Another from Ebay, could this be from a younger Wm Till?

Red lion Inn, Slough, Buckinghamshire, 1794 halfpenny token


Offline malj1

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Re: Two 19th Century Coin Dealers - Wm Till & J Henry
« Reply #6 on: March 10, 2014, 10:22:18 PM »
Yes this is indeed the same William Till, but he was not younger, he had made these tokens to sell to unsuspecting collectors in about 1840.

Here is a scan what R C Bell has to say about them: [from the same previous source]

There are also some Slough tokens, D&H Buckinghamshire 21-8; purporting to have, been issued by John Peckham, chemist and druggist, and some by W. Till, wine and spirit merchant, of the Red Lion Inn, in the eighteenth century. These were almost certainly struck about 1840 although dated 1794-5 to sell to unsuspecting collectors. In the sale catalogue of the collection of coins and medals of the Rev. Dr. Goodall, Provost of Eton, held on July 20th, 21st, 22nd and 24th, 1840, the following note appears against Lot 240:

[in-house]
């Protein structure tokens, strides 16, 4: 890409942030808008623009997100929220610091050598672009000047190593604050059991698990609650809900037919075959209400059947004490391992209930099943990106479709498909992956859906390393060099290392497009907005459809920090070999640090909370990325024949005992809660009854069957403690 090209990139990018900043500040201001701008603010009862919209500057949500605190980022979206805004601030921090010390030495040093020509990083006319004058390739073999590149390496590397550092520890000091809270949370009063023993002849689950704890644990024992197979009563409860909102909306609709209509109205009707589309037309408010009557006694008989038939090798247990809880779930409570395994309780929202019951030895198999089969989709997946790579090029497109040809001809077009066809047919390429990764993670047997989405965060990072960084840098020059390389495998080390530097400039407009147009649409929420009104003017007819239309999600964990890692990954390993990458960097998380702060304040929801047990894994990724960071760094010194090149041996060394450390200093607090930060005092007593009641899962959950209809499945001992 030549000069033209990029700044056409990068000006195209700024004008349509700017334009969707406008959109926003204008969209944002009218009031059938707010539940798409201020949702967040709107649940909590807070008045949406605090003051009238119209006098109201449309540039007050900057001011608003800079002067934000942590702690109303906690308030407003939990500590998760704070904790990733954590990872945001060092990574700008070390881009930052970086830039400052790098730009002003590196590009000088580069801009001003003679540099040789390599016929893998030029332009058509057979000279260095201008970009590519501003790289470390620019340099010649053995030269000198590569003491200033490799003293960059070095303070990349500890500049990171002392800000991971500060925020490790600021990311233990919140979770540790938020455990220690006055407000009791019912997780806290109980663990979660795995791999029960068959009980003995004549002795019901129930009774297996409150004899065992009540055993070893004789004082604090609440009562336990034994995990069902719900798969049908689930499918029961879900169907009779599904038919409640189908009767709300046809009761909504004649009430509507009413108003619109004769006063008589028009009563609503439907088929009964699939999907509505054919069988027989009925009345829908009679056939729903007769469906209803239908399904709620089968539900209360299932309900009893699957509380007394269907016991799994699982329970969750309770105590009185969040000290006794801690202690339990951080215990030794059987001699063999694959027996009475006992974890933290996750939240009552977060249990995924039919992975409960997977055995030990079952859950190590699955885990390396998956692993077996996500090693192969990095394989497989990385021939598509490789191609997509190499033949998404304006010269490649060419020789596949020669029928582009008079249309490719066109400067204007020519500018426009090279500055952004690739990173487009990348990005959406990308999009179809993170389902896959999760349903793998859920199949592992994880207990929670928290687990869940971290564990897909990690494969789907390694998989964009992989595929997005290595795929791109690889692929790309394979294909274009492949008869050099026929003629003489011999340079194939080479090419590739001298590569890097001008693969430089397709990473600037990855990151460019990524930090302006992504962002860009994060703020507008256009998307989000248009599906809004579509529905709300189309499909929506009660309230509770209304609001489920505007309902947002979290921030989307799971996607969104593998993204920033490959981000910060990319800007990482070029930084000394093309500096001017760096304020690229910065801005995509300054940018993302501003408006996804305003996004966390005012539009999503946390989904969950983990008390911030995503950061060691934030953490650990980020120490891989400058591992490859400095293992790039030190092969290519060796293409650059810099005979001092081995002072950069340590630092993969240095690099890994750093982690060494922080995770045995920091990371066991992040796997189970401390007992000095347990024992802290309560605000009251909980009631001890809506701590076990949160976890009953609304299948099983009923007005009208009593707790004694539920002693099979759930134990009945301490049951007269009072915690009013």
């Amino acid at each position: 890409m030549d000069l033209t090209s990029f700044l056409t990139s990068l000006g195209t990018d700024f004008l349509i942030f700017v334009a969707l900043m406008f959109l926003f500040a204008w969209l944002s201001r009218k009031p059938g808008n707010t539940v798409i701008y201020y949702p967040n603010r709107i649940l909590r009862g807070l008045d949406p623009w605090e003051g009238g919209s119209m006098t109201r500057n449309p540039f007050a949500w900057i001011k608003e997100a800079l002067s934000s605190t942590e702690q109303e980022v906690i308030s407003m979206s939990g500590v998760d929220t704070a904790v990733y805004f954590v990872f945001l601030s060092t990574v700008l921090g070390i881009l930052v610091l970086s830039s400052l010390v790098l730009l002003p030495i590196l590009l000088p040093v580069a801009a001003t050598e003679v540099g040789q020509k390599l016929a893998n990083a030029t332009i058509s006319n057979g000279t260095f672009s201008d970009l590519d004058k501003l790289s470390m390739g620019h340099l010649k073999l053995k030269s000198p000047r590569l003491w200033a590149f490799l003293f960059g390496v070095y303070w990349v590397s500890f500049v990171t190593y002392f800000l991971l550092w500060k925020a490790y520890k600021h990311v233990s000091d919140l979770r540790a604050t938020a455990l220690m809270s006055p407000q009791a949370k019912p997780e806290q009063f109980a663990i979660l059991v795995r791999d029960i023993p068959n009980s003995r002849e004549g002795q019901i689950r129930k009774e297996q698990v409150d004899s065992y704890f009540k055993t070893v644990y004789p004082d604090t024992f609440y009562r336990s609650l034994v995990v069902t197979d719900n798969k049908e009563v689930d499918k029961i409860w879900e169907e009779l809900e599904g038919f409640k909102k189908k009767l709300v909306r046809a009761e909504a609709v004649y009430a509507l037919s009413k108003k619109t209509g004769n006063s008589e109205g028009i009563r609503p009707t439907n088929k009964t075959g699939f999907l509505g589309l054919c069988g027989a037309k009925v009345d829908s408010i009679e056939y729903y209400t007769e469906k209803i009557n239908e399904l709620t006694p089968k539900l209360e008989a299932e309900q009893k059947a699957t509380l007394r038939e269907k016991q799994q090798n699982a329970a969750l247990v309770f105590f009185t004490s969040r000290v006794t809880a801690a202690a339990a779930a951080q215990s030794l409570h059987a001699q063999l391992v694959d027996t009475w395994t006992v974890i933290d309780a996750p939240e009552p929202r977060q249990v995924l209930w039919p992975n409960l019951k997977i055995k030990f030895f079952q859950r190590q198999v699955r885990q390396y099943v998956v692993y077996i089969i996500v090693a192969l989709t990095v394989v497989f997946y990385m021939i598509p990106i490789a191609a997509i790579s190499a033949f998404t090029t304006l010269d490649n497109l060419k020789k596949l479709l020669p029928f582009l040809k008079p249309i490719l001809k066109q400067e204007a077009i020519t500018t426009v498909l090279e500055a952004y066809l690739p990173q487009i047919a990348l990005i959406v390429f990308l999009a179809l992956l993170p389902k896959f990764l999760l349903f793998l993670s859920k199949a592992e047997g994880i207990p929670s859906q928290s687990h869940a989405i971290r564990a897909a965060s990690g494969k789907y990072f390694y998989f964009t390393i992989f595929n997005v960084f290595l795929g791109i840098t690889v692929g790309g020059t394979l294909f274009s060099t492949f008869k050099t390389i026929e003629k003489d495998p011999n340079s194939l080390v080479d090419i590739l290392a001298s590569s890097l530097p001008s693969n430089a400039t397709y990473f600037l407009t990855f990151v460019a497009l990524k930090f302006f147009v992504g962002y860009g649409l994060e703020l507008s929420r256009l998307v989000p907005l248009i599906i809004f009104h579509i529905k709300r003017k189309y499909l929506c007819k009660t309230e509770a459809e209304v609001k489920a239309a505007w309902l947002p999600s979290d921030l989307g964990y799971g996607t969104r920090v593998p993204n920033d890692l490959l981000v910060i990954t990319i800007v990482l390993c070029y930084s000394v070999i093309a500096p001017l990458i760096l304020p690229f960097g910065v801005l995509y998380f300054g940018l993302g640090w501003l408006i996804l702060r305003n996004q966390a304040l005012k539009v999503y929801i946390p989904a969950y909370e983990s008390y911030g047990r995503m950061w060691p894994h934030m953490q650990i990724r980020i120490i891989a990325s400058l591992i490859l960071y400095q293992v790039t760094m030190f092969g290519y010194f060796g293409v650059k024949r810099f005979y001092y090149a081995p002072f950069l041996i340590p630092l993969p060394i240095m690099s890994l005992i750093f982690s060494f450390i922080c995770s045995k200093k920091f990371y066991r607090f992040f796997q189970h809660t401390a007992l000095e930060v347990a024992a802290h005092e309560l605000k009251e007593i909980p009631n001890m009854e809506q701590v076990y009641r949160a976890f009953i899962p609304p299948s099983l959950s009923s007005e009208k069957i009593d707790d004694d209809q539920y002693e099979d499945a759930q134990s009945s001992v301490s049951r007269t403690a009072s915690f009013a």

'An exceeding fine pattern for the halfpenny token of Slough, Bucks, "John Peckham Chemist and Druggist," engraved for his friend William Till, Medalist, by Taylor: only 15 of these pieces were struck off when the dies broke.' These pieces are to be regarded as interesting frauds.

Till produced another forgery about 1819, on one side was the design of a dancing man and an ape, and on the other a gallows with the legend END OF PAIN (D&H Middlesex 836) see p. 67. This piece exploited the publicity arising from Cobbett bringing Thomas Paine's body back to England.